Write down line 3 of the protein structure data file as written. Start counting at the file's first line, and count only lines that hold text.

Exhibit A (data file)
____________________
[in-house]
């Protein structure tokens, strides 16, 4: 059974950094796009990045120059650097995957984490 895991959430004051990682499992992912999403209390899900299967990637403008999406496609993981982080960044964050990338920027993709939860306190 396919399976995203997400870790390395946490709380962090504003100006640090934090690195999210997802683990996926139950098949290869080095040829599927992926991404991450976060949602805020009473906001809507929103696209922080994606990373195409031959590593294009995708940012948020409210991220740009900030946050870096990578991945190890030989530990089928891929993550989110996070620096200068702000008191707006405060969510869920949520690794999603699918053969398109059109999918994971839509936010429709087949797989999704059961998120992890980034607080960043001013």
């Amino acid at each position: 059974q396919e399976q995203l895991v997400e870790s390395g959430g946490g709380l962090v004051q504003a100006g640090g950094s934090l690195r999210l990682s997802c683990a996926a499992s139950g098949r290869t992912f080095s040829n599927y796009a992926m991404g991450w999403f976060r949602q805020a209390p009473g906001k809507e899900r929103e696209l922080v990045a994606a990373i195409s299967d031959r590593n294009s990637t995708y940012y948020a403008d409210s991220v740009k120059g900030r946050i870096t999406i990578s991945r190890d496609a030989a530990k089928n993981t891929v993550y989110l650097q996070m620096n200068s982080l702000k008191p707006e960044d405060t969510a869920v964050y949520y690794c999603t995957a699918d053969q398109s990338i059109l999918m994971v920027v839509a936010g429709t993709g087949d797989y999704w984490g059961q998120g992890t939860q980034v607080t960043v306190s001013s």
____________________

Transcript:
């Amino acid at each position: 059974q396919e399976q995203l895991v997400e870790s390395g959430g946490g709380l962090v004051q504003a100006g640090g950094s934090l690195r999210l990682s997802c683990a996926a499992s139950g098949r290869t992912f080095s040829n599927y796009a992926m991404g991450w999403f976060r949602q805020a209390p009473g906001k809507e899900r929103e696209l922080v990045a994606a990373i195409s299967d031959r590593n294009s990637t995708y940012y948020a403008d409210s991220v740009k120059g900030r946050i870096t999406i990578s991945r190890d496609a030989a530990k089928n993981t891929v993550y989110l650097q996070m620096n200068s982080l702000k008191p707006e960044d405060t969510a869920v964050y949520y690794c999603t995957a699918d053969q398109s990338i059109l999918m994971v920027v839509a936010g429709t993709g087949d797989y999704w984490g059961q998120g992890t939860q980034v607080t960043v306190s001013s």